“A ship in port is safe–but that’s not what ships are built for. Sail on.”
This quote, popularly attributed to computer scientist Grace Hopper, perfectly encapsulates the sentiments of PLEN’s Women in Global Policy seminar. I am so honored to have been given the opportunity to attend this incredibly inspiring conference thanks to a PLEN scholarship. I will carry this quote and this experience with me as I work to effect positive change in my community.
I recently earned a master’s degree in Women’s History from Sarah Lawrence College. My thesis argues that menstruation stigma, which is often perpetuated by public policy, is a barrier to gender equity. Recognizing that these taboos curtail health and opportunities, I want to help smash period stigma once and for all. I see deep connections between my goal and PLEN’s mission to increase the number of women in top leadership positions influencing all aspects of the public policy process.
I graduated on May 15. On May 17, I attended PLEN’s Women in Global Policy seminar.
Going into the conference, I was intent on using the skills and resources to help empower girls and women to have a healthy sense of self and realize their full potential. I shared this intention with some members of my cohort. I loved learning about their goals and their dreams. Whether their focus was on education, immigration, or international relations, everyone was motivated to be at the seminar. I truly loved being in a community with these conscientious, hard-working women.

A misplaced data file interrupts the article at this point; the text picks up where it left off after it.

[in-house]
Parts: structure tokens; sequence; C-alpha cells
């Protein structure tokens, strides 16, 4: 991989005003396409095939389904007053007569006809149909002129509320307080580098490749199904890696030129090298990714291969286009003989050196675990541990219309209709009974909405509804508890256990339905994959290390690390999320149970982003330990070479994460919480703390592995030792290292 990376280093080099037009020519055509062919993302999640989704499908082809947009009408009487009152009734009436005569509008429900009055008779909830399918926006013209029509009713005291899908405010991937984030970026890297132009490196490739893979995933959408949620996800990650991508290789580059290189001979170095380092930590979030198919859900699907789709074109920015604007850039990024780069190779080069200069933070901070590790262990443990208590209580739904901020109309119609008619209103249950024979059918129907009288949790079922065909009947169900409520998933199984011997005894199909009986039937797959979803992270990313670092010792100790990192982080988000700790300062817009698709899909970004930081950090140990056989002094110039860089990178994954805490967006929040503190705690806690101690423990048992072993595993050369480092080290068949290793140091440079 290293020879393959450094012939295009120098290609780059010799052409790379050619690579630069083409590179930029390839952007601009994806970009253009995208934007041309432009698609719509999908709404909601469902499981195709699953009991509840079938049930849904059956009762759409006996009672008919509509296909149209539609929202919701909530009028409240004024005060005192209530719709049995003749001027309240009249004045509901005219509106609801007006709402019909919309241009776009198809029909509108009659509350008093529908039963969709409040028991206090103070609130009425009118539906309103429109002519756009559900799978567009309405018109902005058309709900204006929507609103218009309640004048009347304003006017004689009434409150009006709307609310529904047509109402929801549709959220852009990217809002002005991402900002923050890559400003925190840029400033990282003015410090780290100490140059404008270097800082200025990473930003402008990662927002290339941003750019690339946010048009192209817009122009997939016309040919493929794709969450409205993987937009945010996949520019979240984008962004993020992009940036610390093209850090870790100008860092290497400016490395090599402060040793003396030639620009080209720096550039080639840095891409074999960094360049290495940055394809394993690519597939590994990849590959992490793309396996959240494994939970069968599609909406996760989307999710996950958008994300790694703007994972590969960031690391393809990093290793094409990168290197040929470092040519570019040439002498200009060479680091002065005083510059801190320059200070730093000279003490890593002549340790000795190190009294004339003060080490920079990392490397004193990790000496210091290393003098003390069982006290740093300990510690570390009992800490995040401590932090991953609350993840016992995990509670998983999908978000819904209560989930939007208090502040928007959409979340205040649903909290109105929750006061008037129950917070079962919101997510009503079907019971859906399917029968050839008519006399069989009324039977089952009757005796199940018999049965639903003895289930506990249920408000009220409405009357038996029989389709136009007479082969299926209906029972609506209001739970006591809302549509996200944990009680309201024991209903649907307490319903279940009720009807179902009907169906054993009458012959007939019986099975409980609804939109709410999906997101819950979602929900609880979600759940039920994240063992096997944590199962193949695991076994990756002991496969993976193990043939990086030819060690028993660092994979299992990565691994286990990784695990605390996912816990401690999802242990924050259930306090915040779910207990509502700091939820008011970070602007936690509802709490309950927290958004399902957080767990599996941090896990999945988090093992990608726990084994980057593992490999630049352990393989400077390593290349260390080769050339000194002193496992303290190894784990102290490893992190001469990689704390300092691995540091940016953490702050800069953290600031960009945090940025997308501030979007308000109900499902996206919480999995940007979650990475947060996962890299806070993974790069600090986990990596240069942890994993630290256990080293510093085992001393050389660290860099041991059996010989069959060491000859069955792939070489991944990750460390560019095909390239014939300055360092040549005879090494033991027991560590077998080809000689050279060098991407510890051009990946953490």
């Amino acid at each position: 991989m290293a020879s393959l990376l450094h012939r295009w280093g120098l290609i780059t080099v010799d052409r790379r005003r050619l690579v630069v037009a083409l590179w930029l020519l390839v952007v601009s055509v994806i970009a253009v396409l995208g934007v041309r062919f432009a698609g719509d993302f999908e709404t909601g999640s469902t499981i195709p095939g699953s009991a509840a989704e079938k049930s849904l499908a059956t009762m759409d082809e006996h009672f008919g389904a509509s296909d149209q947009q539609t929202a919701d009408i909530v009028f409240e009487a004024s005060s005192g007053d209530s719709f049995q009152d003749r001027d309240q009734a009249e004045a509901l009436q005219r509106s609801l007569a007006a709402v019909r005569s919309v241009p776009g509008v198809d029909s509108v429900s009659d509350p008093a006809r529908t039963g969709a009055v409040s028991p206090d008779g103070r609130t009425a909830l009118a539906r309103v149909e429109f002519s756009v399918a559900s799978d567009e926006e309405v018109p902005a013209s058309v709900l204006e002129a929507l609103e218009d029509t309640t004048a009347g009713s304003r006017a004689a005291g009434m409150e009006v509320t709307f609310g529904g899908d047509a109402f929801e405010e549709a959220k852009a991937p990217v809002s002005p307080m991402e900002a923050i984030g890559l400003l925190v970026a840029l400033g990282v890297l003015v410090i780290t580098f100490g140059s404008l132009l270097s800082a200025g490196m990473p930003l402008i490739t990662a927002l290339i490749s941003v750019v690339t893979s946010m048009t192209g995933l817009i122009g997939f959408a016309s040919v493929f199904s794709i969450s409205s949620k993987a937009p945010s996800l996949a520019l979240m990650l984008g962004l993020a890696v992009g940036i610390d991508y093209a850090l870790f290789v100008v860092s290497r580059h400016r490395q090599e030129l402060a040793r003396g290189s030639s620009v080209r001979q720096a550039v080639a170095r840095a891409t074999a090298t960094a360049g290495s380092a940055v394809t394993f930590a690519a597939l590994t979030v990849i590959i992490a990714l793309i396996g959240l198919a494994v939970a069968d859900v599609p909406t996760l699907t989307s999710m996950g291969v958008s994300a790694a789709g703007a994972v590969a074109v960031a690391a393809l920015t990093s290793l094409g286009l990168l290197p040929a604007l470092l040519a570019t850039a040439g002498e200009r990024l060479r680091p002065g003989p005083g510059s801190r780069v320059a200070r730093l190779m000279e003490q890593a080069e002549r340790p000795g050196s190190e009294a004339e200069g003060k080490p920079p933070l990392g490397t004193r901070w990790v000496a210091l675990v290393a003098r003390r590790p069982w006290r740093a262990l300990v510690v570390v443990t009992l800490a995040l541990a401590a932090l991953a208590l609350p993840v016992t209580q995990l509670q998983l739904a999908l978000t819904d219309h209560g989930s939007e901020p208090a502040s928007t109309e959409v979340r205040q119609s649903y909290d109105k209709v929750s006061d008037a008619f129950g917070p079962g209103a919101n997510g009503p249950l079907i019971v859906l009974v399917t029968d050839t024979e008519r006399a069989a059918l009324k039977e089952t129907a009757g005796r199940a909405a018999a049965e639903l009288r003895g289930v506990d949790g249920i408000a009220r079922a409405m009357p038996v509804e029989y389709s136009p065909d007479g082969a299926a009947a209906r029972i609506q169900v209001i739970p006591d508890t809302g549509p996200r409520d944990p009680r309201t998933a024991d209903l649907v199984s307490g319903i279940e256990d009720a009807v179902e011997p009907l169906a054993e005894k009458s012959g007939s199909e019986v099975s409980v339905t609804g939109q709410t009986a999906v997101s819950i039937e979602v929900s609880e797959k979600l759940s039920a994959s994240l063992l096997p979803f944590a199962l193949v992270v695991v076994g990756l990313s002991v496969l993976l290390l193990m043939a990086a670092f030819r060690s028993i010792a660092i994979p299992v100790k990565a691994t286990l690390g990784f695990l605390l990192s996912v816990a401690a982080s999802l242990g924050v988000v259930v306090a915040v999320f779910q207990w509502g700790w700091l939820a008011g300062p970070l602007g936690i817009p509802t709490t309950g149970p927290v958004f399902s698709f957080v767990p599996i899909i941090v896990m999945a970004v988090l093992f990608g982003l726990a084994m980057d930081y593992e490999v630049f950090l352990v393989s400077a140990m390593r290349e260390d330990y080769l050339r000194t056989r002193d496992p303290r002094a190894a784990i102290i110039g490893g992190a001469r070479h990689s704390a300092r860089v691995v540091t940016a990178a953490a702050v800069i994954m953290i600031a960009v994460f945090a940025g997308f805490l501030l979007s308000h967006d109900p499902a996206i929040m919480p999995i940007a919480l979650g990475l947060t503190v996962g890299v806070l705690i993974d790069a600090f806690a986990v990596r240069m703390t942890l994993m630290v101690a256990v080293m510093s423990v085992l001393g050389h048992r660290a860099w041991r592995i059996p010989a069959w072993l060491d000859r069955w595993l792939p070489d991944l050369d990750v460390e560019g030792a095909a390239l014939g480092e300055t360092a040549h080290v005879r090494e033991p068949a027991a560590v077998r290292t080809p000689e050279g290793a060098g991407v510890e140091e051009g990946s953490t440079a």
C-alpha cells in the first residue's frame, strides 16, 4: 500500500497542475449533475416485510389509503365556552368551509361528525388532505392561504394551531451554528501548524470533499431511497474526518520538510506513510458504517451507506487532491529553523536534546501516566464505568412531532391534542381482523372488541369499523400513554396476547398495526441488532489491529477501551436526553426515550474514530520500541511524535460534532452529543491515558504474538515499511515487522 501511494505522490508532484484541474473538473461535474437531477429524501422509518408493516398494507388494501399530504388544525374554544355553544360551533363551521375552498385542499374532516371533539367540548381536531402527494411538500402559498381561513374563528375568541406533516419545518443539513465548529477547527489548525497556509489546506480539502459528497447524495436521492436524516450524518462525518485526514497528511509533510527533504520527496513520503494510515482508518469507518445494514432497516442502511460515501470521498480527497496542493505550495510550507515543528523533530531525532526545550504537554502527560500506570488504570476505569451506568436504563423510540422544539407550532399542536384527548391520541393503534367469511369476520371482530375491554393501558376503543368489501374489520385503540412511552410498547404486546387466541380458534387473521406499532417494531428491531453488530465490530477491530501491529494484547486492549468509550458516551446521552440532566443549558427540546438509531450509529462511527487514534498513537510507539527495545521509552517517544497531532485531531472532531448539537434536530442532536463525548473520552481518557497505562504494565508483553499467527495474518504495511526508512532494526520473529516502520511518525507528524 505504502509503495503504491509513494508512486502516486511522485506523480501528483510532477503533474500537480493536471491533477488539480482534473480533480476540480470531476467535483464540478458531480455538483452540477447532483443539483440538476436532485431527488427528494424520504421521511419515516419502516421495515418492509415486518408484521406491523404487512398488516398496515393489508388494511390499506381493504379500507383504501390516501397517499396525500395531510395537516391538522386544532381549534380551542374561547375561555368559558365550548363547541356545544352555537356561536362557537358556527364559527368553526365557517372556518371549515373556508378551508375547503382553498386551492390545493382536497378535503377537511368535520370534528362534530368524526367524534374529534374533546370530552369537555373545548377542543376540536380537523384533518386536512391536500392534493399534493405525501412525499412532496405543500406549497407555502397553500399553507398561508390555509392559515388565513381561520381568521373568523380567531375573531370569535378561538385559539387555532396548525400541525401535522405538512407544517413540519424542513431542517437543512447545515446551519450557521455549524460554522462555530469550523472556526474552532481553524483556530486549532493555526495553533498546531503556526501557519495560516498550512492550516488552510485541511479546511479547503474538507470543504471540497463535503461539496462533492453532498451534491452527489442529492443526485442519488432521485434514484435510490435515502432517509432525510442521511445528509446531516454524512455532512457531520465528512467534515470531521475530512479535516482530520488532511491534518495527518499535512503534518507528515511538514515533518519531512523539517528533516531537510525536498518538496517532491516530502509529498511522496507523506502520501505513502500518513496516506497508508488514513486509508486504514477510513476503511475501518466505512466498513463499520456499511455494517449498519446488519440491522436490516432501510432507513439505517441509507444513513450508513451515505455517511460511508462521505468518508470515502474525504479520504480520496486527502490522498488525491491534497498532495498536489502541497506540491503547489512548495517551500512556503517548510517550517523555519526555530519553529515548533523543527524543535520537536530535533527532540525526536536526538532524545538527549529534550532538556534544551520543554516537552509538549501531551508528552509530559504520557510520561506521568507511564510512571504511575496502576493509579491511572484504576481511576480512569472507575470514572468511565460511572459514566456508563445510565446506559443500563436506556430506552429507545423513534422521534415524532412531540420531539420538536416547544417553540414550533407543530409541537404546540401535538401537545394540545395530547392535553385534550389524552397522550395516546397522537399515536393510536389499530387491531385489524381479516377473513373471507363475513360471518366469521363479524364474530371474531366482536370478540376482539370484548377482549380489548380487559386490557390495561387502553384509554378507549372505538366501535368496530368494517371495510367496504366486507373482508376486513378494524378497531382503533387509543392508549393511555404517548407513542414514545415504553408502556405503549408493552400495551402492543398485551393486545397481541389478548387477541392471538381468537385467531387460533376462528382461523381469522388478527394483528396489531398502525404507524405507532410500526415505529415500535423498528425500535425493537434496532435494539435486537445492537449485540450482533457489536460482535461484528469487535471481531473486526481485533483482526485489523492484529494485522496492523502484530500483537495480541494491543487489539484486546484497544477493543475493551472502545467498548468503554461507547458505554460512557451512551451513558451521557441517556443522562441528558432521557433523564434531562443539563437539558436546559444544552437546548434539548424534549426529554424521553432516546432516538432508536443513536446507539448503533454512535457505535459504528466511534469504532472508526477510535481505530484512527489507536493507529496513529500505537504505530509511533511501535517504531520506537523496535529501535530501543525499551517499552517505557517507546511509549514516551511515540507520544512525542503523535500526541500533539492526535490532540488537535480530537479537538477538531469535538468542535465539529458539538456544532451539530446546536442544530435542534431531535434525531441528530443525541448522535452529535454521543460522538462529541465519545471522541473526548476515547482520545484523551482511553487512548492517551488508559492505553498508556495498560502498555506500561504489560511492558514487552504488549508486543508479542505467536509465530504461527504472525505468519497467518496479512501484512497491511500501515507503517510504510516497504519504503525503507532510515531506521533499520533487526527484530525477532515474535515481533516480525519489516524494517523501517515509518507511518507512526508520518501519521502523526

In addition to gaining a support system, I also obtained hard skills that will enable me to meet my goals. For example, one of our speakers, Tammy Key, spoke about the importance of finding common ground in advocacy work. Part of this process involves discovering the motivation behind a decision or opinion. Only through understanding can we find solutions. This simple piece of advice has transformed the way I approach menstrual equity initiatives, and advocacy and activism at large. Finding common ground can be challenging, but I know it is a crucial component of creating a more socially just world.
Another important lesson learned was taught by Nancy Bocskor, who was serving as the Interim Executive Director at PLEN. She outlined how to efficiently address an issue. The first step is recognizing what action should be prioritized. In other words, the squeaky wheel gets the grease. Then we must ask what is needed to move forward and who can help make this happen. Finally, there needs to be accountability, which necessitates a timeline. I am a more effective changemaker because of this session. Thanks to Nancy for also sharing the “sail on” quote.
I still want to help girls and women realize their full potential by upending menstruation taboos through public policy measures. We must make period products more accessible by ending the tampon tax and ensuring that menstrual products are available in all restrooms. But now I have a much better understanding of how I can make this happen because PLEN helped me recognize my full potential.
To my PLEN cohort, sail on!
Elizabeth Tripp attended the 2021 Women in Global Policy seminar. She graduated from Sarah Lawrence College this past May with a master’s degree in Women’s History.